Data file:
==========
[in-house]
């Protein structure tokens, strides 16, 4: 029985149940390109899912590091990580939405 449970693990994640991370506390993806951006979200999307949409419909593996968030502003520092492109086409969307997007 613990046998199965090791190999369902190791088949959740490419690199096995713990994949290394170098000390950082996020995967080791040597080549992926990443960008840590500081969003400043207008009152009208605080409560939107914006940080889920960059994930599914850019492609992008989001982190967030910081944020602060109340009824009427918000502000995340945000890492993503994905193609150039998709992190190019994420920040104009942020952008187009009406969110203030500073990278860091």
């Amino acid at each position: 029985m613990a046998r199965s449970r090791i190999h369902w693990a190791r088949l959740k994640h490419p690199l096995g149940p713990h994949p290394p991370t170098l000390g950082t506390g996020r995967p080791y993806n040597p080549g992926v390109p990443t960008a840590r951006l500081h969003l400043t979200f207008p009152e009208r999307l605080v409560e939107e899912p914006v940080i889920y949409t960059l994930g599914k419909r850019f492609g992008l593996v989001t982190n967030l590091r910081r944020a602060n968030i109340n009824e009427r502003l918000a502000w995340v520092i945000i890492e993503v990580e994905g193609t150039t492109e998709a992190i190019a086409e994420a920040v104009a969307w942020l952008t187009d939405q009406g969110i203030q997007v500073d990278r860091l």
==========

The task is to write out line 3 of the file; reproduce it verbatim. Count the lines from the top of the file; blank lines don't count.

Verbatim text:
């Amino acid at each position: 029985m613990a046998r199965s449970r090791i190999h369902w693990a190791r088949l959740k994640h490419p690199l096995g149940p713990h994949p290394p991370t170098l000390g950082t506390g996020r995967p080791y993806n040597p080549g992926v390109p990443t960008a840590r951006l500081h969003l400043t979200f207008p009152e009208r999307l605080v409560e939107e899912p914006v940080i889920y949409t960059l994930g599914k419909r850019f492609g992008l593996v989001t982190n967030l590091r910081r944020a602060n968030i109340n009824e009427r502003l918000a502000w995340v520092i945000i890492e993503v990580e994905g193609t150039t492109e998709a992190i190019a086409e994420a920040v104009a969307w942020l952008t187009d939405q009406g969110i203030q997007v500073d990278r860091l």